Thai cuisine

ThaiThailandThai foodCuisine of ThailandThai restaurantThai dishThai restaurantsSiamese cuisineThai cookingThai desserts
Thai cuisine is the national cuisine of Thailand.wikipedia
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Malaysian cuisine

MalaysiaMalaysianCuisine of Malaysia
Southern Thailand, with many dishes that contain liberal amounts of coconut milk and fresh turmeric, has that in common with Indian, Malaysian, and Indonesian cuisine.
As a result of historical migrations, colonisation by foreign powers, and its geographical position within its wider home region, Malaysia's culinary style in the present day is primarily a melange of traditions from its Malay, Chinese, Indian, Indonesian and ethnic Bornean citizens, with heavy to light influences from Thai, Portuguese, Dutch, Arabian cuisines and British cuisines, to name a few.

David Thompson (chef)

David Thompson
Australian chef David Thompson, an expert on Thai food, observes that unlike many other cuisines, Thai cooking rejects simplicity and is about "the juggling of disparate elements to create a harmonious finish".
David Thompson is an Australian chef, restaurateur and cookery writer, known for his skill and expertise in Thai cuisine.

Yellow curry

The cuisines of India and Persia, brought first by traders, and later settlers from these regions, with their use of dried spices, gave rise to Thai adaptations and dishes such as kaeng kari (yellow curry) and kaeng matsaman (massaman curry).
There are other curry types in Thai cuisine, several of which are yellow.

Solanum torvum

pea eggplantturkey berryS. torvum
During the Columbian Exchange, Portuguese and Spanish ships brought new foodstuffs from the Americas including tomatoes, corn, papaya, pea eggplants, pineapple, pumpkins, culantro, cashews, and peanuts.
The green fresh fruits are edible and used in Thai cuisine, as an ingredient in certain Thai curries or raw in certain Thai chili pastes (nam phrik).

Thai curry

Thai curriescurryThai curry paste
The plain rice, sticky rice or the khanom chin (Thai rice noodles) served alongside a spicy Thai curry or stir fry, tends to counteract the spiciness.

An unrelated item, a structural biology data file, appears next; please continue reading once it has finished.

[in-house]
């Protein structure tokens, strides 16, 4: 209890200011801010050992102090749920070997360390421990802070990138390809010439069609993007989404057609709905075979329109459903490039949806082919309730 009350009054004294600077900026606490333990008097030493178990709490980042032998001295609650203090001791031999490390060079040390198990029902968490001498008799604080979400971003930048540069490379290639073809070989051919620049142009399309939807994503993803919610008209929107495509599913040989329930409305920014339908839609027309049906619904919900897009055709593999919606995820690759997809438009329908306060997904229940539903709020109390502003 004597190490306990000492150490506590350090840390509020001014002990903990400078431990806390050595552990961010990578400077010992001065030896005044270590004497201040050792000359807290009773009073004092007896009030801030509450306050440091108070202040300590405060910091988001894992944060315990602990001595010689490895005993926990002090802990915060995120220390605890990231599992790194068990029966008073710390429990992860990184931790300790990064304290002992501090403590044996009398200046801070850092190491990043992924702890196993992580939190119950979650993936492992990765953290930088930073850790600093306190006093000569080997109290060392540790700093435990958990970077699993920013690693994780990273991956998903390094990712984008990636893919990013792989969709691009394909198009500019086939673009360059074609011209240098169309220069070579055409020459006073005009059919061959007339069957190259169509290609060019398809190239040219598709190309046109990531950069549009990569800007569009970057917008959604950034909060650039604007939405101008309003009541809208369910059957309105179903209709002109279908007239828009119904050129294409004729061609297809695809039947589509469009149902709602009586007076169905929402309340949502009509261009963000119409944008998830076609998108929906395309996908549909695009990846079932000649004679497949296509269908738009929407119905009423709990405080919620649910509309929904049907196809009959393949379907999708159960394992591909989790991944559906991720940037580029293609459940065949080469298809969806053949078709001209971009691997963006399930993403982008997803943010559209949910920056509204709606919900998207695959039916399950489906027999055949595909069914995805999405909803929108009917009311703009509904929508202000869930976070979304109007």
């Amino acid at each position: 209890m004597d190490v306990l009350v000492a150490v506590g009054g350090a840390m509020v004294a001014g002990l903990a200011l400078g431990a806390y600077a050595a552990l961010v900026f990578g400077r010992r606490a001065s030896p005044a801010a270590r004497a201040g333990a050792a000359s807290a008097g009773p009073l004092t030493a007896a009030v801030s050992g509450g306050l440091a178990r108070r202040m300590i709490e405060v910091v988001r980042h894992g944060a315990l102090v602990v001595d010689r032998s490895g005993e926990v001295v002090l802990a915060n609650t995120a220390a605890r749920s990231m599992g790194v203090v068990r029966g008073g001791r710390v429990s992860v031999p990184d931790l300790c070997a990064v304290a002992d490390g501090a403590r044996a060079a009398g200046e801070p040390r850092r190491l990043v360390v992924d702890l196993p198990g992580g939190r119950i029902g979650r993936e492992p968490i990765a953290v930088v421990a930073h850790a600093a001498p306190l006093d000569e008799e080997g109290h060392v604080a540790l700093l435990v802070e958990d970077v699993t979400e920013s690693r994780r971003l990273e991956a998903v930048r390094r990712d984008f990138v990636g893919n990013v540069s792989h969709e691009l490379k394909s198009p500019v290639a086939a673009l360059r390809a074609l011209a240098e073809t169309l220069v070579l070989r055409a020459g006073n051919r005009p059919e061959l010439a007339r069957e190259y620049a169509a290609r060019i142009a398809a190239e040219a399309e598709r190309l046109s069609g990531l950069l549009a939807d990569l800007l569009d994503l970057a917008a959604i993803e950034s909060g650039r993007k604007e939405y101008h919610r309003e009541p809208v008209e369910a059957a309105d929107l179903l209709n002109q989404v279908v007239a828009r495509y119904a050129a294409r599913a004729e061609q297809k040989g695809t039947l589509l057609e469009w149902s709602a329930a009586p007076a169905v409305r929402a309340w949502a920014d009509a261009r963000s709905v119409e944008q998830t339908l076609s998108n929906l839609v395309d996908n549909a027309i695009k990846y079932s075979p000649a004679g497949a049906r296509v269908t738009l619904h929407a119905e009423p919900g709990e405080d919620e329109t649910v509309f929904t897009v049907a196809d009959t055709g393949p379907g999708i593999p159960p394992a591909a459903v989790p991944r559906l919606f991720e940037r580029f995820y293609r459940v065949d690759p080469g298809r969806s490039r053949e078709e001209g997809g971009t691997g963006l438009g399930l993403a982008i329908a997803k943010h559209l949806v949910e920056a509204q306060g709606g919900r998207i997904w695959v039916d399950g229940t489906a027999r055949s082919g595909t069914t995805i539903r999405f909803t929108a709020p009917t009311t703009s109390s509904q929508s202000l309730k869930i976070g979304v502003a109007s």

Thai curry refers both to dishes in Thai cuisine that are made with various types of curry paste and to the pastes themselves.

Nam phrik

chili pastenam prik
Khrueang chim, considered a building block of Thai food by Chef McDang, may come in the form of a spicy chili sauce or relish called nam phrik (made of raw or cooked chilies and other ingredients, which are then mashed together), or a type of dip enriched with coconut milk called lon.
Nam phrik is a type of Thai spicy chili sauce typical of Thai cuisine.

Maria Guyomar de Pinha

These dishes were said to have been brought to Thailand in the 17th century by Maria Guyomar de Pinha, a woman of mixed Japanese-Portuguese-Bengali ancestry who was born in Ayutthaya, and became the wife of Constantine Phaulkon, a Greek adviser to King Narai.
Maria Guyomar is known in Thailand for having introduced new dessert recipes in Siamese cuisine at the Ayutthaya court.

Nam chim

Thai satay sauce
In most Thai restaurants, diners will have access to a selection of Thai sauces (nam chim) and condiments, either brought to the table by wait staff or present at the table in small containers.
It can refer to a wide variety of dipping sauces in Thai cuisine, with many of them a combination of salty, sweet, spicy and sour.

Fish sauce

patisnước mắmnam pla
Common flavors in Thai food come from garlic, galangal, coriander/cilantro, lemon grass, shallots, pepper, kaffir lime leaves, shrimp paste, fish sauce, and chilies.
It is used as a staple seasoning in East Asian cuisine and Southeast Asian cuisine, particularly Burma, Cambodia, China, Indonesia, Laos, Malaysia, Philippines, Taiwan, Thailand, and Vietnam.

Khanom chin

Khanom chin is fresh rice vermicelli made from fermented rice, and eaten with spicy curries such as green chicken curry (khanom chin kaeng khiao wan kai) or with salads such as som tam.
Khanom chin (ขนมจีน, ; also spelled khanohm jeen) are fresh, thin rice noodles in Thai cuisine which are made from rice sometimes fermented for three days, boiled, and then made into noodles by extruding the resulting dough through a sieve into boiling water.

Black pepper

pepperwhite pepperpeppercorn
Common flavors in Thai food come from garlic, galangal, coriander/cilantro, lemon grass, shallots, pepper, kaffir lime leaves, shrimp paste, fish sauce, and chilies.
Ground white pepper is used in Chinese and Thai cuisine, but also in salads, cream sauces, light-coloured sauces, and mashed potatoes (as a substitute, because black pepper would visibly stand out).

Bird's eye chili

bird's eye chilliThai chiliThai pepper
With certain dishes, such as khao kha mu (pork trotter stewed in soy sauce and served with rice), whole Thai peppers and raw garlic are served in addition to the sour chili sauce.
It is used extensively in Thai, Malaysian, Singaporean, Lao, Khmer, Indonesian, Kerala and Vietnamese cuisines.

Isan

Northeastern Thailandnortheast Thailandnortheastern